Penis pill peddler stiffs AOL spam insider
Employee sells 92m names
An AOL employee has been arrested and charged with conspiracy, after selling 92 million screen names to an Internet gambling operator in Las Vegas. 24-year-old Jason Smathers found out how to access what the charges describe as AOL's "highly secure database" when he was assigned another employee's laptop PC. All the instructions he needed were on the machine.
Using his, er, AOL email account, Smathers got in touch with Sean Dunaway, who then sold the list onto spammers. Dunaway later boasted of using the list to boost his own Internet business and charged $52,000 for the full list, or $2000 for each letter of the alphabet, according to police charges. Smathers also gave himself away by using his new database privileges to first check on his own AOL account.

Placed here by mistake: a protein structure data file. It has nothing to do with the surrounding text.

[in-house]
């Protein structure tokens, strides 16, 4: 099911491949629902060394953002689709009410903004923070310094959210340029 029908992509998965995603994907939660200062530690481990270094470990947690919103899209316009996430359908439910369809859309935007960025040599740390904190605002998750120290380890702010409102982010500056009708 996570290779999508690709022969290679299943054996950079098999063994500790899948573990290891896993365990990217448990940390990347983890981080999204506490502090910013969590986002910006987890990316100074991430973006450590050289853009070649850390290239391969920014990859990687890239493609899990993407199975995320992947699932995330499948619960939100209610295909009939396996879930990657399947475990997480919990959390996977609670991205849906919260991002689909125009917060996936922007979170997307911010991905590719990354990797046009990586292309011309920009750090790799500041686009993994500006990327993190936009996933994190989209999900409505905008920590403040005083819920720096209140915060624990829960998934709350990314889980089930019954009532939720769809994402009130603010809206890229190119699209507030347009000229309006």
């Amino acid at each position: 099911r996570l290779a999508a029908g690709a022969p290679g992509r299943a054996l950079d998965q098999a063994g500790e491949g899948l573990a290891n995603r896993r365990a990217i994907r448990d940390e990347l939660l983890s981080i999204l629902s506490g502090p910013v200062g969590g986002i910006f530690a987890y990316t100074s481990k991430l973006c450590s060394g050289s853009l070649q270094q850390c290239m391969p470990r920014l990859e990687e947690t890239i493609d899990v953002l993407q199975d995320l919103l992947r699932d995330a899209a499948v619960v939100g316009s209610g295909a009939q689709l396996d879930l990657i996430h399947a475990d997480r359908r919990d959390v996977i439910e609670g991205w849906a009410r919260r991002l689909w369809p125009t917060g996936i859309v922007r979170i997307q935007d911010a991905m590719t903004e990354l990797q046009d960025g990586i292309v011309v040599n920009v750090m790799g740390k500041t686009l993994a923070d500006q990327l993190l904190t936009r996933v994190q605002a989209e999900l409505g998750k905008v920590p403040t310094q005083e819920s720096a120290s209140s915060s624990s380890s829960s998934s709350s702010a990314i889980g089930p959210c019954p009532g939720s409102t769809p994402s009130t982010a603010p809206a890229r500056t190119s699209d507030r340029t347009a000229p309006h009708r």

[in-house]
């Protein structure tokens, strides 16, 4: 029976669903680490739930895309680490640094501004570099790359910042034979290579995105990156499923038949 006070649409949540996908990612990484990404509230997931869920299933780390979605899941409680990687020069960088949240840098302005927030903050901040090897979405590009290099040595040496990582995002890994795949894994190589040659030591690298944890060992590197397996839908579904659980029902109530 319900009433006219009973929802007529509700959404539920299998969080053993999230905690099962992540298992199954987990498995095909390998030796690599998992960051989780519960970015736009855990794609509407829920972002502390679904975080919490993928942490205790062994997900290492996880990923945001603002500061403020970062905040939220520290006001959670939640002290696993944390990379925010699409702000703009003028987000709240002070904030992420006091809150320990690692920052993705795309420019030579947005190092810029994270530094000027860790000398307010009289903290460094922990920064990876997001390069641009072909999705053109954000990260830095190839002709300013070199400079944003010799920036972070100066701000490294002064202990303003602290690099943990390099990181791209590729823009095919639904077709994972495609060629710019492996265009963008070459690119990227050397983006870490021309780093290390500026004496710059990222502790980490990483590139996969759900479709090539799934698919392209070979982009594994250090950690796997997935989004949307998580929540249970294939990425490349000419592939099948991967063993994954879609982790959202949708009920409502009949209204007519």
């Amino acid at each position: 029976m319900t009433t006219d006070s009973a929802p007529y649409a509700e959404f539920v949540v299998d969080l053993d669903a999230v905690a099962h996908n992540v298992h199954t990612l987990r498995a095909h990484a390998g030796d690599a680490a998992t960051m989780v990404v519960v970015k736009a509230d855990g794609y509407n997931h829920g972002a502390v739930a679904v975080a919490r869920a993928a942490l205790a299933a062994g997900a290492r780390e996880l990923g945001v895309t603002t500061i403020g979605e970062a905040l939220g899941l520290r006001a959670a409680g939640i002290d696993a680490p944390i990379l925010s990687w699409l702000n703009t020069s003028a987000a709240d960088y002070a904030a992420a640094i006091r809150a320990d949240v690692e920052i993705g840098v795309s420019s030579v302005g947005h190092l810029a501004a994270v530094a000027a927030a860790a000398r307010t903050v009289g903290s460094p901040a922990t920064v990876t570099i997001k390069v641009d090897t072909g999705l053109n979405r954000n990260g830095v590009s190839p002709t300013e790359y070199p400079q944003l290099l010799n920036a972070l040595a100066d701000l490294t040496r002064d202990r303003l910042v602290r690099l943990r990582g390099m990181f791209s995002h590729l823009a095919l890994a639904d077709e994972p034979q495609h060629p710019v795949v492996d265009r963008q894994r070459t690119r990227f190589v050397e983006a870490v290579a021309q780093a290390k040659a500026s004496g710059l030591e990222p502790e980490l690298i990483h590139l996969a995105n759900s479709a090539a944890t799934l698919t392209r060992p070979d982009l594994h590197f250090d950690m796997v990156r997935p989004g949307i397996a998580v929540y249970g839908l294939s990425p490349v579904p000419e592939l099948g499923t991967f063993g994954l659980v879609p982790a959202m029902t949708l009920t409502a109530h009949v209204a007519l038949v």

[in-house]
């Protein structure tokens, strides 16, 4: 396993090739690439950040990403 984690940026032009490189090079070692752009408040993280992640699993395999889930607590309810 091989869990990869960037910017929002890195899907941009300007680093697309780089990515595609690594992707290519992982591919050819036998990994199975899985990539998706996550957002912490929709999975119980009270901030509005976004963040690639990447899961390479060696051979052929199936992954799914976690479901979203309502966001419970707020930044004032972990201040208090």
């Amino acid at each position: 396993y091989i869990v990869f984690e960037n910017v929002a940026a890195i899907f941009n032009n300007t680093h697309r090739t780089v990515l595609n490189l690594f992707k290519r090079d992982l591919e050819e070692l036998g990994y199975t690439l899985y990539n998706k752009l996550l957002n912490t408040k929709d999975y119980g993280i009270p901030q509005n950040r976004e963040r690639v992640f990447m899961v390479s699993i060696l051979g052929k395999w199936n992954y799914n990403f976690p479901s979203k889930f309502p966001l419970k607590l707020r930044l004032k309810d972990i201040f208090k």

The scam came to light when one of Dunaway's customers, whose job we learn, "is primarily the sending out of masses of unsolicited e-mail marketing herbal penile enlargement pills." This source, who isn't named, hopes to mitigate his participation in spamming.
It may be the first time anyone has had a reason to stand up and salute someone working in this particular line of business.
The prosecution, if successful, will be a high-profile victory for the much-derided CAN-SPAM Law: Smathers and Dunaway face up to five years in jail, or six figure fines. AOL stressed that Smathers, who has been sacked, didn't gain access to credit card records. ®
Californian sues penis pill spammers for fraud
PCs throw nine sickies a year
'Spam King' Richter get legal roasting
MS sues 200 for spamming
Buffalo spammer jailed
FTC fines porn spammers $112k
Anti-spam laws baffle UK.biz
Two thirds of emails now spam: official
Sponsored: Network DDoS protection